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Should speeding drivers in N.H. enjoy a 10-mile-per-hour buffer?

House Bill 1063 would add a cushion to New Hampshire’s posted speed limits. But some lawmakers warn of serious safety concerns.

A speed limit sign and an electronic speed measurement showing how fast actual drivers are going on Old Colony Avenue in Boston in 2018.David L. Ryan/Globe Staff

Representative Dan Hynes told a committee room full of New Hampshire lawmakers on Tuesday he’s pretty sure they’re all a bunch of law-breakers.

Hynes, an independent from Bedford, said during a House Transportation Committee meeting that he suspects everyone who drove to the State House broke the speed limit, at least a smidge, on their way to conduct legislative business.

“If lawmakers aren’t following the law,” he said, “how can we expect the public to?”

Hynes wasn’t out to scold his lead-footed colleagues. He was making a rhetorical point in favor of his proposal, House Bill 1063, to add a 10-mile-per-hour cushion atop New Hampshire’s posted speed limits. That way, drivers caught going up to 40 miles per hour in a 30-mile-per-hour zone would still enjoy a legal presumption that they were driving in a “reasonable and prudent” manner, as state law requires.


Hynes said his bill isn’t just about cutting motorists some slack, it’s also an effort to guard against “erratic” enforcement of rules that “pretty much everyone” is breaking.

“The problem with allowing police to pull people over when they’re doing 31 in a 30,” he said, “is it leads to pretextual stops.”

In other words, Hynes said, a patrol officer with some time on their hands might initiate an exclusively speed-related traffic stop based on an unrelated hunch or a desire to see whether the driver has the smell of alcohol on their breath. (Hynes, by the way, is a defense attorney who specializes in drunken driving cases.)

But don’t step on the gas just yet. The committee also heard from several stakeholders who oppose the proposal.

Michael T. O’Donnell, a traffic engineer with the New Hampshire Department of Transportation, said it would seem “unreasonable” and “counterintuitive” to expect drivers coming into New Hampshire to understand that the actual speed limits are 10 miles per hour higher than those posted. Besides, he said, federal law requires the lawful limit to be posted, so it would be impossible to comply with both HB 1063 and federal law.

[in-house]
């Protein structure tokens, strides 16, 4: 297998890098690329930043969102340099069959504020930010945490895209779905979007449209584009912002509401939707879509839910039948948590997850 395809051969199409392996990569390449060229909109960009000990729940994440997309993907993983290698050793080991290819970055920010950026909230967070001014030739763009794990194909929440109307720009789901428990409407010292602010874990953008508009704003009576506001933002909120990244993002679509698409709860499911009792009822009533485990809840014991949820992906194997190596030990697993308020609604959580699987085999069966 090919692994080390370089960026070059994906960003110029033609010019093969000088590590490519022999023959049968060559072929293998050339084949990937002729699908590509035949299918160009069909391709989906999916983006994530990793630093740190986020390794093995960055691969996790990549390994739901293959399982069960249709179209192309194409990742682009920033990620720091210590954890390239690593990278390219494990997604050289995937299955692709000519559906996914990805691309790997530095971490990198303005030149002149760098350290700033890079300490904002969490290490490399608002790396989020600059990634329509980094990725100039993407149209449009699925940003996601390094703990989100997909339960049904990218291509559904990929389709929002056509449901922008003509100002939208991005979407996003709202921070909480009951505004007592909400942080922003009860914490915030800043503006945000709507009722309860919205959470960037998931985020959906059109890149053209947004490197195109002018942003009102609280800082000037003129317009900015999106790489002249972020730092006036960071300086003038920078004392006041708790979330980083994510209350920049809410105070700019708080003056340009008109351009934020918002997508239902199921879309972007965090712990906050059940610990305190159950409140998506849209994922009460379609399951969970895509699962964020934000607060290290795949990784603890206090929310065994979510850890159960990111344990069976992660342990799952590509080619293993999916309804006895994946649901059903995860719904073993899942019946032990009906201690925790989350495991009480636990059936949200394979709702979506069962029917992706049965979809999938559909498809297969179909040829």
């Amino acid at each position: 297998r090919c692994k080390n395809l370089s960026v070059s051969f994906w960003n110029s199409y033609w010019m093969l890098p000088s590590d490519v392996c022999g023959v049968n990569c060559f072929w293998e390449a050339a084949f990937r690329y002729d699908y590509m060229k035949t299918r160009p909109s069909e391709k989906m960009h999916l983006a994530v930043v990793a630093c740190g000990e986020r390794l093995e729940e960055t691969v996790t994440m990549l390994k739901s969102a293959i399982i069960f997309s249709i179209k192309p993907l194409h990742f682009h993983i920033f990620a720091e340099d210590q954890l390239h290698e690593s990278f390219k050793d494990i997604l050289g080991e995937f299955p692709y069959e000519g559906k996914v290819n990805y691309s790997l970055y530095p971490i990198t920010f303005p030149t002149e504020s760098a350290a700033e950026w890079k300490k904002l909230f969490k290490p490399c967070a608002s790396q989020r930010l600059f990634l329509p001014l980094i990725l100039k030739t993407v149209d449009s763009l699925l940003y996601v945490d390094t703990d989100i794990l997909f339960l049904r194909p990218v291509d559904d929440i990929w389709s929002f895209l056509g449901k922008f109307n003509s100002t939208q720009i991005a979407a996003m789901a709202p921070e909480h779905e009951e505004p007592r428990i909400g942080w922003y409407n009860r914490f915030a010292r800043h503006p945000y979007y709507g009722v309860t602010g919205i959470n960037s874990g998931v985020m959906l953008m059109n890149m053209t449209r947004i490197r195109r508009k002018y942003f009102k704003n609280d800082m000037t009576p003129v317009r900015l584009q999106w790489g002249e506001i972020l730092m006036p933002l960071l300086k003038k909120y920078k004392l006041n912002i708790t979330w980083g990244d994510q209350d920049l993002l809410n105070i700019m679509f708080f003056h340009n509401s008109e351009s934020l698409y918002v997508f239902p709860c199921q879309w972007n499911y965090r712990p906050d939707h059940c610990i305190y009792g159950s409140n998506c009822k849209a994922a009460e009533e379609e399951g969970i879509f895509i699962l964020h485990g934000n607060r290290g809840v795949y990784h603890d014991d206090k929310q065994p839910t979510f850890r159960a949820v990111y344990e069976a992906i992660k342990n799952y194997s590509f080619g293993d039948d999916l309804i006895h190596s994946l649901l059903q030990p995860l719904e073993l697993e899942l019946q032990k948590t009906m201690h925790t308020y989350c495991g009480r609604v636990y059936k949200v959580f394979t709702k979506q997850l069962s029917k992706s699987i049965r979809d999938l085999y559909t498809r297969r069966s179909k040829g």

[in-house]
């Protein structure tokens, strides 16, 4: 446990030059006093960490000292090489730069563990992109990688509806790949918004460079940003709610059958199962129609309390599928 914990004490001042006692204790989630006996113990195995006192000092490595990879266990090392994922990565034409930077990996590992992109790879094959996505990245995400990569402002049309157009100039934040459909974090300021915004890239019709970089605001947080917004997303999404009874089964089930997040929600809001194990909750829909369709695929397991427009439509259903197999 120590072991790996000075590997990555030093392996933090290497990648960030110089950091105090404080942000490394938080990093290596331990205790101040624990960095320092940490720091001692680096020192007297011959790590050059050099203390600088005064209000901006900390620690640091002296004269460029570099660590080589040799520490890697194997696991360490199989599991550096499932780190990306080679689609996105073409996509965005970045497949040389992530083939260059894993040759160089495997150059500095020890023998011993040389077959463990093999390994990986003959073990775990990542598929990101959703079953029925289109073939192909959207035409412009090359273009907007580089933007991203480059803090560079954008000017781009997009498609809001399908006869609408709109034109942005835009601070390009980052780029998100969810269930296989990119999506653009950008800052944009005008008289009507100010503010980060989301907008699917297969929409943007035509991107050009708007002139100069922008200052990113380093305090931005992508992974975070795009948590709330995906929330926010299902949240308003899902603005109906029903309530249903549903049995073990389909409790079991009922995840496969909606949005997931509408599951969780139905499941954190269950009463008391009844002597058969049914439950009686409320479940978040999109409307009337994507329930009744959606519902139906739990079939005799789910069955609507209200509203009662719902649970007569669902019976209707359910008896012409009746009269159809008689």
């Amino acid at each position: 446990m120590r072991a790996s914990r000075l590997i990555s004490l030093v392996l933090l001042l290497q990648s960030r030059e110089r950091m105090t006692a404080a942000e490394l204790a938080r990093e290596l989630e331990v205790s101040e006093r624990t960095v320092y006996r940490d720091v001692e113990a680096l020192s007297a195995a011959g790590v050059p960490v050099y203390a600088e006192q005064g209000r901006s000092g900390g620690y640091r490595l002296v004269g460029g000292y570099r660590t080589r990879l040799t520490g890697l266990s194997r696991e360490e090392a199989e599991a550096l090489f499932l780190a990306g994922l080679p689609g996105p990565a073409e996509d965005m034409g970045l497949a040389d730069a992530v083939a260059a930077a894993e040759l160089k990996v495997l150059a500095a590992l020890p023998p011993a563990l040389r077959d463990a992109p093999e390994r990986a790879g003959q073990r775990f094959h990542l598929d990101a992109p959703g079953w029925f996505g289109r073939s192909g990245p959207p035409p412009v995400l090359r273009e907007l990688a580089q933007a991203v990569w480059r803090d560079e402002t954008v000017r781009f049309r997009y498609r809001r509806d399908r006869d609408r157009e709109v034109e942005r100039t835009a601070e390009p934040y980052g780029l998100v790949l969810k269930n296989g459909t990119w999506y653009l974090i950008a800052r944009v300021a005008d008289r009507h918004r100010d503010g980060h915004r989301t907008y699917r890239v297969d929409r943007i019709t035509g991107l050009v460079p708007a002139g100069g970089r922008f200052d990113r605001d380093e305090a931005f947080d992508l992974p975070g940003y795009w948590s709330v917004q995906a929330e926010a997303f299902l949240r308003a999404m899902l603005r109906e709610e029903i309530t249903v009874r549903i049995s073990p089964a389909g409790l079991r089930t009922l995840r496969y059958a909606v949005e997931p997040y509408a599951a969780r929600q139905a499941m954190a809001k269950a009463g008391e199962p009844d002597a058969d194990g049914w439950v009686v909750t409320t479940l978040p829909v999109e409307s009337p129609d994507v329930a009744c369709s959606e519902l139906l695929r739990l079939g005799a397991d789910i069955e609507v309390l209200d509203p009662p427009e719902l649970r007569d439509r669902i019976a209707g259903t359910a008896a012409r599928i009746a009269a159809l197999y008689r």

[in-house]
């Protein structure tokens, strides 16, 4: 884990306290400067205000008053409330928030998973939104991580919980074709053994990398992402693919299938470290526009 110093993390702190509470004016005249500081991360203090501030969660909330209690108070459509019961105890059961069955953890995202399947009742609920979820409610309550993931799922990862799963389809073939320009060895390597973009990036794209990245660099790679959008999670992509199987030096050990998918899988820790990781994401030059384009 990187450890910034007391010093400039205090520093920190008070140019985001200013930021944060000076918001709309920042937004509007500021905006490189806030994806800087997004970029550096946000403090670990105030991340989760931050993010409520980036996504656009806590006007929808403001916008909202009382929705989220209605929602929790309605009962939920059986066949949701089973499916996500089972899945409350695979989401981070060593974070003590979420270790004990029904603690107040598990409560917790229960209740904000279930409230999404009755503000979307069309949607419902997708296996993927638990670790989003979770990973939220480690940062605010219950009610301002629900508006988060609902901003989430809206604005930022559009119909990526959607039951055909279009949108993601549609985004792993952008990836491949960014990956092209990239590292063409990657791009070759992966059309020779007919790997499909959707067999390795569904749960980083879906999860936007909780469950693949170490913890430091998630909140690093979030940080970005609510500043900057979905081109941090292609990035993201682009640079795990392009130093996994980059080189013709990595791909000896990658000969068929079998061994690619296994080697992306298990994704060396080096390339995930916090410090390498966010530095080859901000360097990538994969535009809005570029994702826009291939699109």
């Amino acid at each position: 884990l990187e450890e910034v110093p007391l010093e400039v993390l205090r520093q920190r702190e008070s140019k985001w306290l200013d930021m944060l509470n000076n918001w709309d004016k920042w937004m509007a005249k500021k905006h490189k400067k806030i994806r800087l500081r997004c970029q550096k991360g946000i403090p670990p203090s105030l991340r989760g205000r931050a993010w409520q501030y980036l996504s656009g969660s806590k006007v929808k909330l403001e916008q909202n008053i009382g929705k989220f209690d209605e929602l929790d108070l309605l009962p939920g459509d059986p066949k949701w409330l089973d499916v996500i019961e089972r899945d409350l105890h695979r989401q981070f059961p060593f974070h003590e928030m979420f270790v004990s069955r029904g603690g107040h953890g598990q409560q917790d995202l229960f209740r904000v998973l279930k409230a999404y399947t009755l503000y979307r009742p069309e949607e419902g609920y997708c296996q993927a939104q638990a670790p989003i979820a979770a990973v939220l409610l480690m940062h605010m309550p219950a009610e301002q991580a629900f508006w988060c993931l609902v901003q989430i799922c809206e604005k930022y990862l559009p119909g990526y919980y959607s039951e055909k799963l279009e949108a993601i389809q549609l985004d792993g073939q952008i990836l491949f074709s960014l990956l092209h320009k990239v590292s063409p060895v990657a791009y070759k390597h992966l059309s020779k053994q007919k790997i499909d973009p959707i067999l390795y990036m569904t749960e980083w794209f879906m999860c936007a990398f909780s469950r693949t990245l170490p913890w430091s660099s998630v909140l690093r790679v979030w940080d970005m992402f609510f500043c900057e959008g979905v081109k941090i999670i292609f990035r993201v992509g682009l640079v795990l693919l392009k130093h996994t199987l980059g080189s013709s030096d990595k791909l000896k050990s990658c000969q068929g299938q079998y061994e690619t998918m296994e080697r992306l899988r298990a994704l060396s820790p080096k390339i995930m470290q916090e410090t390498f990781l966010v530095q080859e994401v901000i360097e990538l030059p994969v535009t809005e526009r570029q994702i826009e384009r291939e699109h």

O’Donnell said the bill would arbitrarily override a careful review process that lawmakers already delegated to the DOT commissioner and local jurisdictions.

Daniel Goodman, public affairs director for AAA Northern New England, warned of safety concerns. Speed-related crashes already constitute nearly one-third of traffic fatalities, and raising speed limits can lead to more deaths, he said.

Paula Bedard, with the Bike-Walk Alliance of New Hampshire, called HB 1063 “an absurd bill that would only increase danger and cause more collisions, injuries and deaths to all road users.”

Lieutenant Christopher S. Storm with the New Hampshire State Police, who also opposed the bill, said he couldn’t immediately answer a question about how far over the speed limit a driver can go before triggering a traffic stop under current law. That, he said, is “a discretionary thing” among law enforcement.

This story first appeared in Globe NH | Morning Report, our free newsletter focused on the news you need to know about New Hampshire, including great coverage from the Boston Globe and links to interesting articles from other places. If you’d like to receive it via e-mail Monday through Friday, you can sign up here.

Steven Porter can be reached at steven.porter@globe.com. Follow him @reporterporter.